We specialize in Americana, especially manuscript materials. We offer manuscript letters and archives, diaries, journals, personal and business correspondence from the 17th century through the 20th.

  • 17th century Philadelphia Account Book
    narrow octavo, 63 manuscript pages plus blanks, bound in a contemporary vellum wallet style binding of presumably English manufacture, with original brass clasp, vellum is tooled with blind rules, vellum worn, and somewhat soiled, old tear to wallet flap with early sewn repair, some foxing to paper, entries in ink in a 17th century hand.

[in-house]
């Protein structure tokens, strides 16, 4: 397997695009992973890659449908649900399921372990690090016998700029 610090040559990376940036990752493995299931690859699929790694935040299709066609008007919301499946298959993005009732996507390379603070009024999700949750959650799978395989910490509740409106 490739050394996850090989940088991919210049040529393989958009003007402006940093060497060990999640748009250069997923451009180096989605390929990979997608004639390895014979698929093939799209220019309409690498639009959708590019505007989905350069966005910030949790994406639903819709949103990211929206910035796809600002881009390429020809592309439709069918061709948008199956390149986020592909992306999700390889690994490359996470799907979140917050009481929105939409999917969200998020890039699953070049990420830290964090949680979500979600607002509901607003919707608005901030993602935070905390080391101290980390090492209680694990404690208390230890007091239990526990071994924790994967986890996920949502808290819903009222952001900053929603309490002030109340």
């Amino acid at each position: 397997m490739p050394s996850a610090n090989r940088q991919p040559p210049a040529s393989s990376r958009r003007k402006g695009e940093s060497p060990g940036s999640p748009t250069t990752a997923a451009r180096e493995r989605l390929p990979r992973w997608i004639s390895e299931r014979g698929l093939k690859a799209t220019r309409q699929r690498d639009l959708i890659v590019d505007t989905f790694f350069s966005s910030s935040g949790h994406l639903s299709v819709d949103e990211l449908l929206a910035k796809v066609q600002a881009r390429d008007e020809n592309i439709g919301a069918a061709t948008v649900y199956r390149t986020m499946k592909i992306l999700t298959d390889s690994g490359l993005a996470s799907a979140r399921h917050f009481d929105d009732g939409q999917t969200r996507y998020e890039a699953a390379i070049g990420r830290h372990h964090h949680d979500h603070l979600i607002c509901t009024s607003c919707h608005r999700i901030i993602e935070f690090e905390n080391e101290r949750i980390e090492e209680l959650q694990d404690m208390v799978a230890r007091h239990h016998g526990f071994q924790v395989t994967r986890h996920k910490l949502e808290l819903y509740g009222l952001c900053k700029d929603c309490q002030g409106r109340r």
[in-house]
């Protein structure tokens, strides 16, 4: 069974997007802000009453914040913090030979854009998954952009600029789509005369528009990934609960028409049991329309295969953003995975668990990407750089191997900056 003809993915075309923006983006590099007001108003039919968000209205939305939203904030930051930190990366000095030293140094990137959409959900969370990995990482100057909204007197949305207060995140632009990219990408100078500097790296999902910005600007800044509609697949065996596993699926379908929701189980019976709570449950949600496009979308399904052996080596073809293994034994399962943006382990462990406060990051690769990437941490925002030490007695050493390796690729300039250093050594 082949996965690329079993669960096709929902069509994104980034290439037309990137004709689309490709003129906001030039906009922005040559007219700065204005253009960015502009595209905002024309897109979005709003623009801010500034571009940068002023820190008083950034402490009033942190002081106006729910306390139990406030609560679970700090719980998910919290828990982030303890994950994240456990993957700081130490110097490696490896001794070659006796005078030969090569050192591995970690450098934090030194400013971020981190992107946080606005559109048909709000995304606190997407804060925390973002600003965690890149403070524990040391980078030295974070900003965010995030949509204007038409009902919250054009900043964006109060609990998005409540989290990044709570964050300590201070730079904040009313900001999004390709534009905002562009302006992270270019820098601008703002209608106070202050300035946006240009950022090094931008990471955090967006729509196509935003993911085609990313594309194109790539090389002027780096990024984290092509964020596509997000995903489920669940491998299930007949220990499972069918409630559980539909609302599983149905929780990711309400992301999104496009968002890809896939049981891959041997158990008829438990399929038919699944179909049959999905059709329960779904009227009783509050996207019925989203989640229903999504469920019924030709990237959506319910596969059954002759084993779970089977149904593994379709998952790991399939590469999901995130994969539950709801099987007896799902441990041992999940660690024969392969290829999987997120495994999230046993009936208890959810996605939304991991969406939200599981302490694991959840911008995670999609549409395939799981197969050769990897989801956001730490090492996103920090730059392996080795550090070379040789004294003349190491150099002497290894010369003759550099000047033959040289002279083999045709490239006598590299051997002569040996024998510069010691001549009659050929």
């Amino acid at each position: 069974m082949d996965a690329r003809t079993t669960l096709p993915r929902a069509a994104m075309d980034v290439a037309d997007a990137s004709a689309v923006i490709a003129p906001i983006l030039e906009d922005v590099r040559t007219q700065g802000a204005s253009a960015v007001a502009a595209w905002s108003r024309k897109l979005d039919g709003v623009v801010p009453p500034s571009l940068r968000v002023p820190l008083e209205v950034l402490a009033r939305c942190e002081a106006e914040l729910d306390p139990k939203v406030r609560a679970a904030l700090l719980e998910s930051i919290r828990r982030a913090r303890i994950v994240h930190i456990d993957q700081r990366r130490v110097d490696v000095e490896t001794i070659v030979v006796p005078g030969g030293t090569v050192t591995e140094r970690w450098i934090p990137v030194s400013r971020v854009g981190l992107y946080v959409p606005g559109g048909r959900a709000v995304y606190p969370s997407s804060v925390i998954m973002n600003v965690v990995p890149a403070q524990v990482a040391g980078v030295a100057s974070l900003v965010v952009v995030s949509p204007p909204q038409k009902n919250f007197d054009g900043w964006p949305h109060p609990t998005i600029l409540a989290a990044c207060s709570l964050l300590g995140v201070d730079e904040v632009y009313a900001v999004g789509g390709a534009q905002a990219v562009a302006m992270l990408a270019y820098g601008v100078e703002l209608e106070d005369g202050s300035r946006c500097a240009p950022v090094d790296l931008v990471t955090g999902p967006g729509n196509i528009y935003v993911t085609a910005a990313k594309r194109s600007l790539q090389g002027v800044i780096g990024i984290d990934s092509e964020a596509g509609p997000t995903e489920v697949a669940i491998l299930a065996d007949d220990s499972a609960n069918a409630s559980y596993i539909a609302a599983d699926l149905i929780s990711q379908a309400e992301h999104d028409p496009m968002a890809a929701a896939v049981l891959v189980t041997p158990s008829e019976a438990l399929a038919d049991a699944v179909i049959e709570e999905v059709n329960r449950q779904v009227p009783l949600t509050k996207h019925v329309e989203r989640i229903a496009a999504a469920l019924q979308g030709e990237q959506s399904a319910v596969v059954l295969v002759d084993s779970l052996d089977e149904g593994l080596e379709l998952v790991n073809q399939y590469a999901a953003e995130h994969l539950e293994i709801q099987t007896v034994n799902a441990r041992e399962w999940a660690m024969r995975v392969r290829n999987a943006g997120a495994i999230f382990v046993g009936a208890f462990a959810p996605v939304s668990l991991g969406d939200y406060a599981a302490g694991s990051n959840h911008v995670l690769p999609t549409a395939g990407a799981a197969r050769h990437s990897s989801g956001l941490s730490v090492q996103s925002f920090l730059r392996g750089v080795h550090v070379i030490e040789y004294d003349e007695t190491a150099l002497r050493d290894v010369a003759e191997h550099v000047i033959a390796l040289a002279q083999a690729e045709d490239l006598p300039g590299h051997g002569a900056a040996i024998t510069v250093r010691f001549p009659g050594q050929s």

Exceptionally rare 17th century manuscript account book very likely kept by an early Philadelphia Quaker merchant, likely Humphrey Morrey, the entries begin soon after Morrey’s arrival in the new city of Philadelphia in 1684. The entries begin three years after the colony of Pennsylvania was chartered in 1681, and two years after the arrival of William Penn in 1682. The entries document goods sold and imported, personal and business expenses, including detailed entries for the construction of a “compting house” and other structures. There are entries for repairs to “Chesnut warf” Humphrey Morrey owned the lot and wharf at Front and Chestnut streets. The account book contains one of the earliest Lenni Lenape vocabularies, a glossary of words used in trading. Quaker historian, Edwin B. Bronner states: “References to economic life in Pennsylvania in this period [1690s] are rare and generally refer to the development of some new type of business venture or to the commerce which flowed in and out of Philadelphia.”1 According to Blackwell’s Rent Roll of 1689 there were only eight “merchants” in Philadelphia at that time, Morrey was one of them.            Many of the entries deal with the sale of Canary wine, Madeira, claret and “syder royall”, by the barrel and bottle to various early Philadelphians and “First Purchasers”, including: Thomas Hooton, Nathaniel Allen,… more >